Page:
From: Iain Strachan (firstname.lastname@example.org)
Date: Wed Feb 09 2000 - 20:45:32 EST
On Sat, 8 Feb 2003 20:22:25
Don Winterstein wrote:
>Thanks for the comments. First of all, I need to tighten up my thoughts a
>bit. Retirement tends to make one a bit lax. First, I think PDF usually
>means "probability density function," not probability distribution
>function--although the different word doesn't affect the meaning here.
I think the two terms probability distribution and probability density function are pretty much interchangeable. I would say that the PDF is the mathematical function that describes the probability distribution.
>And what I meant by saying that "God indeed may skew the distributions"
>really should have been more like the following: If God determines a
>particular outcome, for that event the PDF collapses to a single value. In
>other words, God's momentary input changes the system momentarily from a
>probabilistic one to a deterministic one.
Yes, but isn't this the case whenever you make an observation of a variable from a probability distribution. The observed value "collapses" the distribution onto one value. This seems analogous to the collapse of the wave function, which itself is just a definition of the probability distribution of quantum states. You can't ever say if an individual number is random; only if a sequence of them are random. A recent humorous "Dilbert" cartoon had this one guy shouting out "Eight! Eight! Eight! .... " for ever. He was described as their "random number generator".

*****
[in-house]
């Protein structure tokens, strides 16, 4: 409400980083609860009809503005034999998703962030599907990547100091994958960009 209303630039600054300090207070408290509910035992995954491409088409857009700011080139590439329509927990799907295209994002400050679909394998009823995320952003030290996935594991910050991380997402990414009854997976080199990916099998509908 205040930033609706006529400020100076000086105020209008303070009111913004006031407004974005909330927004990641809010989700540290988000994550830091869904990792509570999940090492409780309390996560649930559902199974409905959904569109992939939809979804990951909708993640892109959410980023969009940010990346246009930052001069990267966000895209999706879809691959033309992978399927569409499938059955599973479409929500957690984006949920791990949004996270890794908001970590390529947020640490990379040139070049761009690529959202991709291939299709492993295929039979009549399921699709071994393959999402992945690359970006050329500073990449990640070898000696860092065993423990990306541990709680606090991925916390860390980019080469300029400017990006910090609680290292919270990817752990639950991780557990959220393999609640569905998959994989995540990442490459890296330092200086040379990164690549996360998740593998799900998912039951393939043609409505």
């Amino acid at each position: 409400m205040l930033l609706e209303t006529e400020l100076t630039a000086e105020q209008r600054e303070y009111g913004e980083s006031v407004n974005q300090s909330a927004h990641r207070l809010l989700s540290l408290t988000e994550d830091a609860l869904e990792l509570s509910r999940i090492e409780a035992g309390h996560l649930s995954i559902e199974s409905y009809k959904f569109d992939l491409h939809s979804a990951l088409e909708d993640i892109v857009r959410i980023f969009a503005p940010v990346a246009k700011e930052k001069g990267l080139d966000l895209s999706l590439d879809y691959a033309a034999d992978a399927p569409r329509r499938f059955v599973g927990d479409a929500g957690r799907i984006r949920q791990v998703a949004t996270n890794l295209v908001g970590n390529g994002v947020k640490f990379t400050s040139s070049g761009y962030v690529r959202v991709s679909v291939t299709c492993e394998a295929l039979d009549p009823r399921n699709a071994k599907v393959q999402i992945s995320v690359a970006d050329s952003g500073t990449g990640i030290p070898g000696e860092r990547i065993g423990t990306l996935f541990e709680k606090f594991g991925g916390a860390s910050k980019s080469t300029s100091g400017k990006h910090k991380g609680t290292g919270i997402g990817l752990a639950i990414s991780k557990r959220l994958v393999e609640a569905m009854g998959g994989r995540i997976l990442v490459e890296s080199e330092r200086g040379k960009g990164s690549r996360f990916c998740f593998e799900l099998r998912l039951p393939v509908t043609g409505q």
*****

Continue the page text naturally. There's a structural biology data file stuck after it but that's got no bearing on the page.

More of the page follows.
So one needn't think of God as
>surreptitiously skewing distributions, but one might and should, IMHO,
>expect God to make his input felt now and then, as he sees fit. I hope
>you'd be able to accept such a concept, which is really what I meant (after
>thinking it over), though not what I said.
But you have to be aware that it would happen over and over again. One single mutation from a cosmic ray isn't going to turn a non-sense DNA sequence into haemoglobin. So in this model, one has to have God intervening over and over again, but subtly covering his tracks so it looks like randomness (I guess you could hide a message in a stream of random numbers easily enough; e.g. every 700th digit was the next digit of pi, or something like that. What happens there is that our statistical techniques cannot uncover the hidden pattern. But the whole problem is why would God do it that way? As Richard Dawkins has said; "If I were God, I wouldn't do it by evolution"; i.e. make a universe that looks (to him) undesigned. Equally, an atheist I saw goading a Christian speaker at a talk I attended, said "Why is the revelation of God's handiwork so pathetic? Why doesn't God write I AM GOD in the stars?" Now from my point of view, in Romans 1 it says that God's existence is evid!
from creation (is Paul arguing from design here?), but the atheist line is that it all happened by randomness + natural selection and look what an unholy shambles it is. Just what you'd expect if there is no purpose behind it all. What is the most effective way to counter this argument?
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